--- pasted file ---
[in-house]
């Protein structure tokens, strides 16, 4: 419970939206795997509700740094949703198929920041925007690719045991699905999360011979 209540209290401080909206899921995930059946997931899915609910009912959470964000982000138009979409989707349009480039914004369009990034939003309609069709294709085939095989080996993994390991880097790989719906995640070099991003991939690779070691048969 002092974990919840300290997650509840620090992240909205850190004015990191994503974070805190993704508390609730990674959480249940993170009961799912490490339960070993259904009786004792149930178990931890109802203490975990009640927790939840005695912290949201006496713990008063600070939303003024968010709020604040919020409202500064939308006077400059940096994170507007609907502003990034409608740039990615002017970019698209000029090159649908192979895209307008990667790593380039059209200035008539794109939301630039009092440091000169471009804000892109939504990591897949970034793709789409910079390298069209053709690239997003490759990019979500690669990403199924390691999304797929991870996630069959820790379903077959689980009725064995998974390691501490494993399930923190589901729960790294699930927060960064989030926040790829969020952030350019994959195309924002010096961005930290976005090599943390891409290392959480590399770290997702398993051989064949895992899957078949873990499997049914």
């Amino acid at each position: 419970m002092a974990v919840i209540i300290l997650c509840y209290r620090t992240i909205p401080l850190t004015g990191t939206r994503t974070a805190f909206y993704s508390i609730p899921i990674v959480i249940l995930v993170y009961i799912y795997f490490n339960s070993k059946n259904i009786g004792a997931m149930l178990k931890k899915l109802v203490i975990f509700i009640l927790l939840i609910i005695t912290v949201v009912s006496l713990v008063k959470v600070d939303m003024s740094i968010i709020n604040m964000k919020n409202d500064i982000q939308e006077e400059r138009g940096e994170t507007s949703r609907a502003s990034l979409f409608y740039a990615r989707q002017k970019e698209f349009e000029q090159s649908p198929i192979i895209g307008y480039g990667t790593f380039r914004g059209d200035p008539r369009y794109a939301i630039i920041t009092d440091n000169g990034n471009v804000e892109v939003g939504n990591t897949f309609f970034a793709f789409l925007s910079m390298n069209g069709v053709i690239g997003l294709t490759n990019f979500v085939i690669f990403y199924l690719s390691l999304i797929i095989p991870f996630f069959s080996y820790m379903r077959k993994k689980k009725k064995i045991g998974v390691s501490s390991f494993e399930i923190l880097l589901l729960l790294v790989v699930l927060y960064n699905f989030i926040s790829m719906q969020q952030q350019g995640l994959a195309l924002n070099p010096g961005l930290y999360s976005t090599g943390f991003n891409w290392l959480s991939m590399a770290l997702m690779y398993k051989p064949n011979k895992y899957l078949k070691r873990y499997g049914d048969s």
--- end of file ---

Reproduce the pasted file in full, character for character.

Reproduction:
[in-house]
């Protein structure tokens, strides 16, 4: 419970939206795997509700740094949703198929920041925007690719045991699905999360011979 209540209290401080909206899921995930059946997931899915609910009912959470964000982000138009979409989707349009480039914004369009990034939003309609069709294709085939095989080996993994390991880097790989719906995640070099991003991939690779070691048969 002092974990919840300290997650509840620090992240909205850190004015990191994503974070805190993704508390609730990674959480249940993170009961799912490490339960070993259904009786004792149930178990931890109802203490975990009640927790939840005695912290949201006496713990008063600070939303003024968010709020604040919020409202500064939308006077400059940096994170507007609907502003990034409608740039990615002017970019698209000029090159649908192979895209307008990667790593380039059209200035008539794109939301630039009092440091000169471009804000892109939504990591897949970034793709789409910079390298069209053709690239997003490759990019979500690669990403199924390691999304797929991870996630069959820790379903077959689980009725064995998974390691501490494993399930923190589901729960790294699930927060960064989030926040790829969020952030350019994959195309924002010096961005930290976005090599943390891409290392959480590399770290997702398993051989064949895992899957078949873990499997049914």
């Amino acid at each position: 419970m002092a974990v919840i209540i300290l997650c509840y209290r620090t992240i909205p401080l850190t004015g990191t939206r994503t974070a805190f909206y993704s508390i609730p899921i990674v959480i249940l995930v993170y009961i799912y795997f490490n339960s070993k059946n259904i009786g004792a997931m149930l178990k931890k899915l109802v203490i975990f509700i009640l927790l939840i609910i005695t912290v949201v009912s006496l713990v008063k959470v600070d939303m003024s740094i968010i709020n604040m964000k919020n409202d500064i982000q939308e006077e400059r138009g940096e994170t507007s949703r609907a502003s990034l979409f409608y740039a990615r989707q002017k970019e698209f349009e000029q090159s649908p198929i192979i895209g307008y480039g990667t790593f380039r914004g059209d200035p008539r369009y794109a939301i630039i920041t009092d440091n000169g990034n471009v804000e892109v939003g939504n990591t897949f309609f970034a793709f789409l925007s910079m390298n069209g069709v053709i690239g997003l294709t490759n990019f979500v085939i690669f990403y199924l690719s390691l999304i797929i095989p991870f996630f069959s080996y820790m379903r077959k993994k689980k009725k064995i045991g998974v390691s501490s390991f494993e399930i923190l880097l589901l729960l790294v790989v699930l927060y960064n699905f989030i926040s790829m719906q969020q952030q350019g995640l994959a195309l924002n070099p010096g961005l930290y999360s976005t090599g943390f991003n891409w290392l959480s991939m590399a770290l997702m690779y398993k051989p064949n011979k895992y899957l078949k070691r873990y499997g049914d048969s």